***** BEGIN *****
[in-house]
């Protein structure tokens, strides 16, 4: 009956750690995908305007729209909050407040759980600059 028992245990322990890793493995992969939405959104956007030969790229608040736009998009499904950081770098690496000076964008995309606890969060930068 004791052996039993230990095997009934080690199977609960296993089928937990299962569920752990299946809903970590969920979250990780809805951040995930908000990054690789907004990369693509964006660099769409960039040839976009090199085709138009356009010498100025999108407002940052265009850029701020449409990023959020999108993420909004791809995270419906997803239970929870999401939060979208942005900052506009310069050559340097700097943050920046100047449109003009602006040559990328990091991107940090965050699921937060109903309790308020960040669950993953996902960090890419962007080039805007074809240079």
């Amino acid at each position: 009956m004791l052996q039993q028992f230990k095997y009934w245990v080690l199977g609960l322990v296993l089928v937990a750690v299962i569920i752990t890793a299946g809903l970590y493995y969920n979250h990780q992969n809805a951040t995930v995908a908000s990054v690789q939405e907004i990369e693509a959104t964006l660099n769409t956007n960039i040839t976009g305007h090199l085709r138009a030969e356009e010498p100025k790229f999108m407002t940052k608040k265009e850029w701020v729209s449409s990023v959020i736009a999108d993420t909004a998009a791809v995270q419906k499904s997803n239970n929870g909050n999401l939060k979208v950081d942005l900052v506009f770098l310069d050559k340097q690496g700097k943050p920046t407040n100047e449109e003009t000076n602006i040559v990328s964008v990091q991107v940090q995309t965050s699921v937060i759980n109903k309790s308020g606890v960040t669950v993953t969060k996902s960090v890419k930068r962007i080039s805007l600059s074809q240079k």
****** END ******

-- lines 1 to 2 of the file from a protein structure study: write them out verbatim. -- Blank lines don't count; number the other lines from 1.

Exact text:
[in-house]
């Protein structure tokens, strides 16, 4: 009956750690995908305007729209909050407040759980600059 028992245990322990890793493995992969939405959104956007030969790229608040736009998009499904950081770098690496000076964008995309606890969060930068 004791052996039993230990095997009934080690199977609960296993089928937990299962569920752990299946809903970590969920979250990780809805951040995930908000990054690789907004990369693509964006660099769409960039040839976009090199085709138009356009010498100025999108407002940052265009850029701020449409990023959020999108993420909004791809995270419906997803239970929870999401939060979208942005900052506009310069050559340097700097943050920046100047449109003009602006040559990328990091991107940090965050699921937060109903309790308020960040669950993953996902960090890419962007080039805007074809240079």